07 Oct The 2020 Nobel Prize in Physics
The 2020 Nobel Prize in Physics, which was announced on 6th October, 2020 was divided, one half awarded to Roger Penrose “for the discovery that black hole formation is a robust prediction of the general theory of relativity“, and the other half jointly to Reinhard Genzel and Andrea Ghez “for the discovery of a supermassive compact object at the centre of our galaxy.” Click here for the press release.
Sir Roger Penrose FRS, is an English mathematical physicist, mathematician, and philosopher of science and the Emeritus Rouse Ball Professor of Mathematics at the University of Oxford, an emeritus fellow of Wadham College, Oxford, and an honorary fellow of St John’s College, Cambridge. Reinhard Genzel is Professor at the University of California, Berkeley, USA, and Director of the Max Planck Institute for Extraterrestrial Physics (MPE), Garching, Germany; and Andrea M. Ghez, is the Distinguished Professor of Physics & Astronomy and Head of University of California, Los Angeles’s (UCLA) Galactic Center Group.
1. Sir Roger Penrose
1.1. Early years and mathematics
Sir Roger Penrose is one of the greatest figures of modern-day science. He started his scientific career as an algebraic geometer at the University of Cambridge supervised by William Hodge and John Todd. He dabbled in physics too and took Dirac’s Quantum Mechanics and Bondi’s course on relativity but it was conversations with Dennis Sciama, one of the fathers of modern cosmology, that really got him excited about the prospect of doing physics.
Beginning in 1959, Penrose published a series of important papers on cosmology. His unique mathematical perspective allowed him to approach relativity in an entirely new way. One of Penrose’s major breakthroughs was his introduction of twistor theory, a remarkable mathematical theory combining powerful algebraic and geometric methods in an attempt to unite relativity and quantum theory.
Einstein’s equations are devilishly difficult to solve without lots of simplifying assumptions. Penrose focused instead on what he could learn from the topological, causal, and conformal properties of spacetime. In 1960 he published the landmark paper, “A spinor approach to general relativity”, providing an elegant and detailed exposition of the mathematical apparatus of gravitation theory, with emphasis on the geometrical theory of the Riemann tensor.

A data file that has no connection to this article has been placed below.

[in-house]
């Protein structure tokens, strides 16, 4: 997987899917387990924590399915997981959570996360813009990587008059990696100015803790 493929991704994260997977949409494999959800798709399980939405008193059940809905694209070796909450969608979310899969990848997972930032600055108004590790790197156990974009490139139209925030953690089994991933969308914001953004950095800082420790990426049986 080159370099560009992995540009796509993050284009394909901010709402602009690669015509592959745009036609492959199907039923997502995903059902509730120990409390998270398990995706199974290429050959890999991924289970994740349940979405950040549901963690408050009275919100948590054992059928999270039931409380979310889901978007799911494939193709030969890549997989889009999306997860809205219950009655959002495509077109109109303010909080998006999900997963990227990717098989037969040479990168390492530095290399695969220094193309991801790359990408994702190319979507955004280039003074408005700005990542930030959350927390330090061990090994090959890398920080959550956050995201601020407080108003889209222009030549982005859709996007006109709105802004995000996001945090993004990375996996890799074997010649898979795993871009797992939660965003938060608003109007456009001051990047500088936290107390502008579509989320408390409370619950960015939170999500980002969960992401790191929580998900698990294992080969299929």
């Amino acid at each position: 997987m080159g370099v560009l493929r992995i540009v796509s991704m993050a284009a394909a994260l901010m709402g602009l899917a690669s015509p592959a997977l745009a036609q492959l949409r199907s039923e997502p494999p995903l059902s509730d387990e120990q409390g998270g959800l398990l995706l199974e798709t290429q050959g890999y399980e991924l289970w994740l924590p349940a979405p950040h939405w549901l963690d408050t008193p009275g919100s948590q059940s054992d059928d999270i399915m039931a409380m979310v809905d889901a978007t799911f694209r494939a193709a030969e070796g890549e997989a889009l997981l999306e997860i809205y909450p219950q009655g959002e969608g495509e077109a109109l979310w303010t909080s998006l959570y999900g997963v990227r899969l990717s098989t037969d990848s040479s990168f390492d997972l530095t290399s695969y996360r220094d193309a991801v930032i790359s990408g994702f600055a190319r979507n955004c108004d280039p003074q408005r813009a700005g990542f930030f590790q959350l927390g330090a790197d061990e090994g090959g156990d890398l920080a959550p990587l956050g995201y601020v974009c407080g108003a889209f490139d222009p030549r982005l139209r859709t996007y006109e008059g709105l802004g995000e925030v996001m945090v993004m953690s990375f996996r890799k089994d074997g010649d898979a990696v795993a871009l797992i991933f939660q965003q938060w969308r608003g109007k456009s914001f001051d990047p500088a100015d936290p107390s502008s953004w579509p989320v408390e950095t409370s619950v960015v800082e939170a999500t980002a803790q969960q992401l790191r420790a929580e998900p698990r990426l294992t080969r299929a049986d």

1.2. Penrose and Hawking
In 1963 Penrose introduced his method for representing the global causal structure of spacetime with simple diagrams and in 1964, he showed that singularities were an unavoidable outcome of gravitational collapse. This profound result was extended and codified in work with Sciama’s best-known student, Stephen Hawking.
In 1965 Penrose published his first singularity theorem, which treated the specific problem of singularities in black holes. The theorem demonstrated that, given certain initial conditions on a collapsing star, a singularity would inevitably occur. Such singularities had been known previously only in certain specialized models e.g., models of stellar collapse that assumed perfect spherical symmetry. Penrose’s theorem established that singularities are in fact a general feature of collapse. The following year, Hawking announced his own singularity theorem by applying Penrose’s theorem to cosmology and proved the existence of a singularity not in a collapsing star, but at the beginning of the universe.
Hawking’s theorem advanced cosmology in much the same way Penrose’s theorem had advanced black-hole physics. It showed that singularities follow from rather general assumptions, whereas previously they had been known only for certain specific cosmological models, primarily those with perfect homogeneity. Their definitive success came in 1970 when they jointly proved a singularity theorem much more powerful than any of the theorems they had created individually. The theorem was a watershed in cosmology because it asserted that a Big Bang singularity must occur in any universe with certain very fundamental properties, such as positivity of the energy density of matter.
Earlier work by Lifshitz and Khalatnikov had indicated that the singularities in some models like the Friedmann models did not originate with a proper singularity. But the theorem of Hawking and Penrose showed that this belief was almost certainly erroneous.
In proving their theorem, Hawking and Penrose employed mathematical techniques that had been developed in the theory of differential topology but had never been successfully applied to Einstein’s equations. Previous work had focused on rigorous solutions of Einstein’s equations for each particular model, a method that necessitated making significant simplifying assumptions about the universe. Hawking and Penrose instead investigated the possible solutions to Einstein’s equations assuming certain inequalities.
Before this paper it wasn’t clear if singularities were in some sense contrived; the end result of evolution from an unnaturally symmetric initial configuration too perfect to occur in the real world. Penrose showed that they were instead probably generic and unavoidable. Working with inequalities enabled Hawking and Penrose to side-step many complexities and still come up with a significant result.